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year-olds, 7st. ; three, &st. 7lb.; and 100gs. each, h. ft. for fillies, &st. 5lb. four, 9st. T. Y.C.; beating Lord D. V. 4 subs., beating the Duke of Exeter's Hæmus by Sultan, 3 yrs, and York's b. by Hedley out of Lady of Lord Berners's ch. c. by Emilius out the Lake, and Mr. Ramsbottom's Zoof Spinning Jenny, 2 yrs. Tree rilda by Selim. She started a few others started but were not placed.- times afterwards, but proved unsucTwo to 1 on Crutch, 5 to 1 agst cessful, and was then put to the Stud. Hämus.

She is dam of the following :19.-First Spring Meeting, May 10th.-CRUTCH, 8st. 1llb. was beat Mr. Henty's foal by Moonraker (died

foaled in by Lord Tavistock's ch. c. Gondolier, young)..

1823 by Merlin, 8st. llb. T. Y.C. 100, Gen. Grosvenor's b. f. Keepsake by h. ft.-Two to 1 on Crutch.

Memorandum....

1826 20.-July Meeting, Monday 9th.-

A foal by Skim.

1827

Capt. Rous's ch. c. Crutch by Little Mr. M. Stanley's CRUTCH, 8st. olb. John .....

1828 beat Mr. Scott Stonehewer's Zany, by A foal by Richard....

1829 Morisco out of Bupta by Partisan, Mr. A. Vansittart's gr. f. Violante 8st. Alb. T.Y.C. 500 sovs. 200 ft.

by Gustavus

1830 Missed to Mameluke

1831 Mr. A. Vansittart's f. by Nonplus... 1832 ZAIRE,

July 16th, ZAIRE was sold at the THE DAM OF CRUTCH,

hammer, at Tattersall's, with her filly is a bay mare, foaled in 1819.-At at her foot, and stinted to Helenus. the Newmarket First Spring Meeting She was purchased by Mr. Greatrex 1822, ZAIRE won a Sweepstakes of at 150gs.

DOINGS IN NOTTINGHAMSHIRE.

SIR,

THERE are few things more

which indeed there is no appearannoying to me than a regue ance, an old farmer growled out, lar rainy day at any time, but Well, Sir, I have one comfort, doubly annoying is such a day in if my hay is spoilt, yon stack of the country during what we by old ’ull fetch a good price next courtesy call Summer. Such a winter.” Now the anticipation day am I endeavoring to survive, of a rise in price in this essential not having a book but what I article to a fox-hunter's comfort have read half a dozen times, is to me particularly disagreeable, barring an odd volume of Sera as I am far from getting rich, mons, once the property of my though I am growing old. Havgrandmamma. I ventured out ing nothing to read, what can I for half an hour, by way of airing do better than write a few lines my waterproofs, but was soon to the Magazine, just to let them headed back, meeting nothing know how things are going on in but long faces, and hearing our country! nothing but grumbling about the There have been no changes weather-this being with us the in the fox-hunting world heremiddle of hay-harvest, and three abouts. Mr. Saville has sucdays' rain has not been particu- ceeded to his brother, Lord larly favorable to the article. In Scarbrough's, title and estates. fact I felt anything but happy as Possessing three or four superb I ran to ground, having been mansions, he prefers his rented rather a Job's comforter, not pre- house at Edwinstowe, and will dicting a cessation of wet, of still hunt the midland part of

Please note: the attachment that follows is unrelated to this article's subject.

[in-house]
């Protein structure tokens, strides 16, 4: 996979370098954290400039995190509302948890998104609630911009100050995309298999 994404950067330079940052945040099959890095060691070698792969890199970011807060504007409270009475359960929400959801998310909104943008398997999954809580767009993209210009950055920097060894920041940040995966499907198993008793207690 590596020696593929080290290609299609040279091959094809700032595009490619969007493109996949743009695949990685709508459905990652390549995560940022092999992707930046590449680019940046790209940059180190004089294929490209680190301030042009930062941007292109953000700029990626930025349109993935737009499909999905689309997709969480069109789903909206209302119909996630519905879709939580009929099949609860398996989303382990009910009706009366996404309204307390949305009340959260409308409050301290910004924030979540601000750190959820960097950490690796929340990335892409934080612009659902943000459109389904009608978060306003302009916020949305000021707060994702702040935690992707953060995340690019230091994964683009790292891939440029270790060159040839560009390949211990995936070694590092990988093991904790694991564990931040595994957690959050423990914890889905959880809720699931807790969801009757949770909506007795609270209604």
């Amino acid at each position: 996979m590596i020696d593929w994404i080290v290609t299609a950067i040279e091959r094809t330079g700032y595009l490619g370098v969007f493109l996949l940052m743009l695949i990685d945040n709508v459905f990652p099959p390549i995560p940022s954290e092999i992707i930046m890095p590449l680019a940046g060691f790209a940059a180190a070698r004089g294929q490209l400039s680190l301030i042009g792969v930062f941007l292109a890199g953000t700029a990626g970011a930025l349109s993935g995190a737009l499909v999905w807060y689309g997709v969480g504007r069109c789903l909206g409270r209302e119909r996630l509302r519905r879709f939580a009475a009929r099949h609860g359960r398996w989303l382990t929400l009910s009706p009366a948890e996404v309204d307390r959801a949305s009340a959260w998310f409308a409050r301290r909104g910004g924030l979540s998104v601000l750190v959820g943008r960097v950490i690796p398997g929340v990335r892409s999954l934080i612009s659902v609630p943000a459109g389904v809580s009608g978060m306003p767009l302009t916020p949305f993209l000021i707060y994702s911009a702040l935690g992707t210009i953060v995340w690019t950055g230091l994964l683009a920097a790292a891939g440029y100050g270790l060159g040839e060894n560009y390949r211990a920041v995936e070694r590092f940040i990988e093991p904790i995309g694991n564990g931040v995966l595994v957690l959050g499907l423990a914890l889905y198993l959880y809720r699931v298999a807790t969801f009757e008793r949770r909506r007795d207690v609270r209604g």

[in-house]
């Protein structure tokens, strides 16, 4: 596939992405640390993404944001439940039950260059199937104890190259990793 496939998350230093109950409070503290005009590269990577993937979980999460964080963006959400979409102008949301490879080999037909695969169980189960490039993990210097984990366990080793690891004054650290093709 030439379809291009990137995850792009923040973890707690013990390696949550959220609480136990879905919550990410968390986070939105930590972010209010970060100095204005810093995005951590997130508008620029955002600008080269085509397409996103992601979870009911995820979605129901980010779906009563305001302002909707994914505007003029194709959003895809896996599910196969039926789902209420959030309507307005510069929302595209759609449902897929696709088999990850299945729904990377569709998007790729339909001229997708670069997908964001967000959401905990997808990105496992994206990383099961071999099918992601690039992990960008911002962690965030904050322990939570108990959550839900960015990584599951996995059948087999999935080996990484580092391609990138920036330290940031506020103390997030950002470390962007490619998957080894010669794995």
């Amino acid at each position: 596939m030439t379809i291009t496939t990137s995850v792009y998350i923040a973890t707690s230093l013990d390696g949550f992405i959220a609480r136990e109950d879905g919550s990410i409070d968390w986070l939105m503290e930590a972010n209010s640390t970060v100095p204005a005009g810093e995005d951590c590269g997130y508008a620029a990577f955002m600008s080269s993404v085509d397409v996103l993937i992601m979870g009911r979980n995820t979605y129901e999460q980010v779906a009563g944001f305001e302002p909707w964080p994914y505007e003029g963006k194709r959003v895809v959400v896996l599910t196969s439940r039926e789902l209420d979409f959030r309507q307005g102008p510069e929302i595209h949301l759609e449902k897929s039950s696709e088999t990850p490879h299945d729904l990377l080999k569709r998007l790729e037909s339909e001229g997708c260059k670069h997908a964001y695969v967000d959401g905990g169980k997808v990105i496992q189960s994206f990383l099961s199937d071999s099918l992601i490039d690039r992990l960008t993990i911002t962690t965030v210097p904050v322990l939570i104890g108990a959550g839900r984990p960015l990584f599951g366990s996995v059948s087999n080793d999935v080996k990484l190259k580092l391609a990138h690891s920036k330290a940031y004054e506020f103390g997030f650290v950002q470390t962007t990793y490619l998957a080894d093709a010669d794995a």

- The

Notts. Mr. Dansey will return remain three or four fields behind, to his old quarters at Gunthorp the dogs would always cast themnext month, when he purposes selves, and gentlemen would then beginning cub-hunting, having see what hunting was. contracted, it is said, with Phæ- science of hunting Mr. D. perbus and Co. for a large supply fectly understands,” I quote from of sunshine during the next six one of your Correspondente. I weeks, which will not only for- will not gainsay this dictum, but ward his hunting, but make him will only express my satisfaction very popular among the farmers. at his having engaged a huntsBy the way I may as well give man, whose science, I trust, has you a sketch of this Gentleman been acquired in a different school. and his proceedings during the Mr. D. brought a pack of hounds past season-his first in this part with him, and made up another of the world.